Qualifications: Responsible, hard worker, great swimmer, social, nice, can enforce rules, very enthusiastic, reliable, people person, certified as a Lifeguard / First Aid and CPR / AED as of 5/28/2010, quick learner, CPR certificate June 18, 2011.
Jobs and Experience:
Summer Camp 2008
-Was a camp counselor in which I monitored the kids and made sure they were safe at all times
-Enforced safety rules of the camp
Yayla Rug Store 2009
-Manual labor, carried rugs and helped out customers
After a wildly prolific decade of screenwriting and directing that made him the king of teen comedy, John Hughes receded from the cinematic landscape, his legend preserved by the classic 80s trilogy of Sixteen Candles,The Breakfast Club, and Ferris Bueller’s Day Off. Following Hughes’s sudden death, at age 59, last summer, the author delves into his intense connections and sudden breaks with his Brat Pack actors, as well as the essential anomaly of his brief Hollywood reign.
By David Kamp
John Hughes (in white pants) with the cast of The Breakfast Club: Judd Nelson, Anthony Michael Hall, Molly Ringwald, Emilio Estevez, and Ally Sheedy.
John Hughes never stopped writing. He was notorious for this trait, especially in the 1980s, when he churned out screenplays faster than Hollywood could make them into movies. The script for Sixteen Candles came forth in a two-day burst during the 1983 preparations for The Breakfast Club, so impressing his studio overseers that it jumped the line to become Hughes’s directorial debut, in 1984. By 1987, the year of Planes, Trains & Automobiles, Hughes had already written and directed the “teen trilogy” for which he would be most celebrated—Sixteen Candles,The Breakfast Club, and Ferris Bueller’s Day Off—as well as a lesser teen comedy, Weird Science, and the movie that would actually come after Planes, Trains & Automobiles on the release schedule, the expressly post-teen She’s Having a Baby. Somewhere in this time, he had also managed to write a further two teen pictures, Pretty in Pink and Some Kind of Wonderful, that were off-loaded to another director.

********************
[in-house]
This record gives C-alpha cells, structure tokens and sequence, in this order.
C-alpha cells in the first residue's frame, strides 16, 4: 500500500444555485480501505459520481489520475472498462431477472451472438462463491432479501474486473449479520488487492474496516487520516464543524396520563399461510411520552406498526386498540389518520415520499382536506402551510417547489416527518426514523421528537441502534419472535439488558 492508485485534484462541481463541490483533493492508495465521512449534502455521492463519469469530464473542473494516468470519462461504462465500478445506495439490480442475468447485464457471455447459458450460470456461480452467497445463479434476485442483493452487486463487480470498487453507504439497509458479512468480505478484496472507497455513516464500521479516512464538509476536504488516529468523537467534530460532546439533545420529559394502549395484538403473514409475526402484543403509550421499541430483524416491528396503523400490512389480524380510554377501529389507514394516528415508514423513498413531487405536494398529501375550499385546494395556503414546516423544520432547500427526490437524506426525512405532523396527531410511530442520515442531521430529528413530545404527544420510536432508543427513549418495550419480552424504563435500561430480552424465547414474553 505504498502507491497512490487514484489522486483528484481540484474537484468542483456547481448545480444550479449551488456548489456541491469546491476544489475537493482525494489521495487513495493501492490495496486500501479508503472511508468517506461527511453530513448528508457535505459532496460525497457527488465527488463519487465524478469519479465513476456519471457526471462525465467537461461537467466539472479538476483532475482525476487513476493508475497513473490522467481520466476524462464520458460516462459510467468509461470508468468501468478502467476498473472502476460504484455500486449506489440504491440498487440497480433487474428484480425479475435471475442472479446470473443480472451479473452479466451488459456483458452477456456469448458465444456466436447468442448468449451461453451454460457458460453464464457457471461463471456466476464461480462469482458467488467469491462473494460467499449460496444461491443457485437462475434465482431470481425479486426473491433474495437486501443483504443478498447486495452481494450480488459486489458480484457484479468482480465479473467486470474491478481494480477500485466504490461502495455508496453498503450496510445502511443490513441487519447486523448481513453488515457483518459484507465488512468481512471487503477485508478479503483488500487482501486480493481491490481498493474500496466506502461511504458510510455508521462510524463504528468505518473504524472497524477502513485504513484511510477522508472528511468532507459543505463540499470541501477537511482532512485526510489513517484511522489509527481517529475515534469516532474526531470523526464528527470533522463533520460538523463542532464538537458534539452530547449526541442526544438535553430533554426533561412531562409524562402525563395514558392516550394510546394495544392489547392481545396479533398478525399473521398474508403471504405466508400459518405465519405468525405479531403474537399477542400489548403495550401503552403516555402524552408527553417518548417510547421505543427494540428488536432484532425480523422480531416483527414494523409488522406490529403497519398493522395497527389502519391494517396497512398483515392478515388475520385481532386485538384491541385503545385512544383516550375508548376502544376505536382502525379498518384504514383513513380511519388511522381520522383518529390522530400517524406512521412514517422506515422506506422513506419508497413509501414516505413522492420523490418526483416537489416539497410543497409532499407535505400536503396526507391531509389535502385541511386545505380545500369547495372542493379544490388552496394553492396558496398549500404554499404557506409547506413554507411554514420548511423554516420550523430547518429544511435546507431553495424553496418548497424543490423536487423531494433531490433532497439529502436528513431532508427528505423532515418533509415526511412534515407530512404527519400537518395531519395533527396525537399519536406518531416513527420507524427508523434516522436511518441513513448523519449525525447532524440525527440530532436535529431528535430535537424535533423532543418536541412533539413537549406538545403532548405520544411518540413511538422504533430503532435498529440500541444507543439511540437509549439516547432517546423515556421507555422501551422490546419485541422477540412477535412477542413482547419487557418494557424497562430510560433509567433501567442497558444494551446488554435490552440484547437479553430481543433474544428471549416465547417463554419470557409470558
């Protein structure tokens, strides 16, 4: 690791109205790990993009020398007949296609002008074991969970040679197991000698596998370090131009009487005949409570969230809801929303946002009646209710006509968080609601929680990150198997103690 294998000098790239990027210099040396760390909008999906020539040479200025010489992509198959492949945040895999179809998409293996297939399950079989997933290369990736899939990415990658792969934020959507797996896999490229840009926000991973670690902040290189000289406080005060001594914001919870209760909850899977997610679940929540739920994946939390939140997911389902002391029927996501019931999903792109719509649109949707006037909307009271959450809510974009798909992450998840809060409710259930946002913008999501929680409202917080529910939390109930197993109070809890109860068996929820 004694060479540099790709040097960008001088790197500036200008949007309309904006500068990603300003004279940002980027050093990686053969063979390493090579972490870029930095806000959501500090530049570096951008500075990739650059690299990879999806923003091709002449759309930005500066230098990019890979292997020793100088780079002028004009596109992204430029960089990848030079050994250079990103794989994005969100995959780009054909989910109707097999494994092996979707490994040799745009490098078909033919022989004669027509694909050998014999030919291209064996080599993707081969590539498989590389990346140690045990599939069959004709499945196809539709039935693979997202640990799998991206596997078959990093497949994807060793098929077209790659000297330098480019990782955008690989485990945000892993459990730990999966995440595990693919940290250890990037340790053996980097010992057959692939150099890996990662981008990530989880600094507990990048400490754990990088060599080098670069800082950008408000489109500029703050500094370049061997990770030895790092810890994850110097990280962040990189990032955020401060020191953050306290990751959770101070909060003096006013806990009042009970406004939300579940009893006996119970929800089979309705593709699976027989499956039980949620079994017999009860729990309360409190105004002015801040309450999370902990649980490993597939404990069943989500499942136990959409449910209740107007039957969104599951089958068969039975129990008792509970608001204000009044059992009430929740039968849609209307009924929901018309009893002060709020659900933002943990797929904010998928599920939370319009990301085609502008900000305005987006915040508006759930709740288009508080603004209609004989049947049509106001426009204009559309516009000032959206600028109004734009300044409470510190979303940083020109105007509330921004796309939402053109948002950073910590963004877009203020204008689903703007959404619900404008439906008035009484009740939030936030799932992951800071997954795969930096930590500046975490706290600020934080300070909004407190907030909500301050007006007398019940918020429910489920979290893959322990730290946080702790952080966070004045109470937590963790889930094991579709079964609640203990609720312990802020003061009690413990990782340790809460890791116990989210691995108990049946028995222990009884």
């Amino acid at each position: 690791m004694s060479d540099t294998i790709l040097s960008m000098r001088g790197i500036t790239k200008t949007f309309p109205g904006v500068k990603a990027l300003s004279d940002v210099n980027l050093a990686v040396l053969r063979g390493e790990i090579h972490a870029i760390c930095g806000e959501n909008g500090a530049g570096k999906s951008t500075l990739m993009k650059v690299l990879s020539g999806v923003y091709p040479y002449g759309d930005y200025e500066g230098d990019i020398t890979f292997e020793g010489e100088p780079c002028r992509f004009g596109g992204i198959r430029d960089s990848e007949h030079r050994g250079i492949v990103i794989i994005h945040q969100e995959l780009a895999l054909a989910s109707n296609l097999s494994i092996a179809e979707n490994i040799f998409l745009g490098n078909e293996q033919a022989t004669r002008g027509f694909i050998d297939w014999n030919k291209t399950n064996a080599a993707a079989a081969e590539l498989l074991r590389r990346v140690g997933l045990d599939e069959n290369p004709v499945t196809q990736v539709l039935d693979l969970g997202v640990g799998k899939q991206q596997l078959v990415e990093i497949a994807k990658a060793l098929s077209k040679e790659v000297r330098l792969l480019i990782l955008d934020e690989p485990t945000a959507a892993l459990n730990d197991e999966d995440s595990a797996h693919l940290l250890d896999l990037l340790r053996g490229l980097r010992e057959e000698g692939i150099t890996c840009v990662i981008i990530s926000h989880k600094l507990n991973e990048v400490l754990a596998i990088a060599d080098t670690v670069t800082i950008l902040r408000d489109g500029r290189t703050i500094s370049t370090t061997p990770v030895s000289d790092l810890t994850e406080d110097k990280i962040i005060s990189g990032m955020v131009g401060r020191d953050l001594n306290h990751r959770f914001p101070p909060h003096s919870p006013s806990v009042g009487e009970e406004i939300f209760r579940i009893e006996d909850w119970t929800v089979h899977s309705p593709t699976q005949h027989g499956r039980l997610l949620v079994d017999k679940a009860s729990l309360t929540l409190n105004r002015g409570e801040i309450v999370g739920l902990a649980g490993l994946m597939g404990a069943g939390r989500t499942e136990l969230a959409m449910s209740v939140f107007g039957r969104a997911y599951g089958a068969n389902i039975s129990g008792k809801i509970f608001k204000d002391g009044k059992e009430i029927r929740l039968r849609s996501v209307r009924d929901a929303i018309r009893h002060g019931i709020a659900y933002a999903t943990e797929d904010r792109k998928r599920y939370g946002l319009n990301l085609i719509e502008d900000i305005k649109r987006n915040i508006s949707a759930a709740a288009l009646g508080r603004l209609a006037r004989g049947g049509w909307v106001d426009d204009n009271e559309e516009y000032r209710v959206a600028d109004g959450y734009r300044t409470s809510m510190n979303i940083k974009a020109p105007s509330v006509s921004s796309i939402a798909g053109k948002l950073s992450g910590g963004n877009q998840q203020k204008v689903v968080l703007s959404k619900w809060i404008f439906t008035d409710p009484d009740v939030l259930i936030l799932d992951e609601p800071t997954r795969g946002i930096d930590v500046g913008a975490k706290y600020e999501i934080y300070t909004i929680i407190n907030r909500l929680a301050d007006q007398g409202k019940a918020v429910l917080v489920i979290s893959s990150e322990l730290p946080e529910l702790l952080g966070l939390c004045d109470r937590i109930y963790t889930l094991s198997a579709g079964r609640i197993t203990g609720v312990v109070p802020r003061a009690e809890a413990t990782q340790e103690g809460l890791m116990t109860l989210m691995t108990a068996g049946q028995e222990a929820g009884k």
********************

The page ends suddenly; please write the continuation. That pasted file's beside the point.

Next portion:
Writing was, for Hughes, not so much a profession as a condition of life. The thoughts that germinated in his brain took a direct path to his hands, which filled notebooks, floppy disks, and hard drives with screenplays, stories, sketches, and jokes. When he wasn’t writing creatively, he was writing about how much writing he was doing. A spiral-bound logbook from 1985 finds Hughes keeping track of his progress on Ferris Bueller. The basic story line, he notes, was developed on February 25. It was successfully pitched the following day. And then he was off: “2-26 Night only 10 pages … 2-27 26 pages … 2-28 19 pages … 3-1 9 pages … 3-2 20 pages … 3-3 24 pages.” Wham-bam, script done. All in one week.
A box of demo tapes and mix tapes that Hughes gathered while deciding which music to use in his films in the 1980s. The tapes pictured here include temp scores (selections of existing recorded music used by directors to convey what they want in the final score), submissions from bands, and personal mix tapes of various genres that Hughes used to generate ideas for music cues.
In recent years, as he withdrew from filmmaking and ceased to maintain any sort of public profile, an air of mystery came to surround Hughes. He had been such a force; what had happened to him? He last directed a movie in 1991—the forgettable Curly Sue—and by the dawn of this century he was no longer sending new screenplays to the studios, though any studio would have been glad to have him.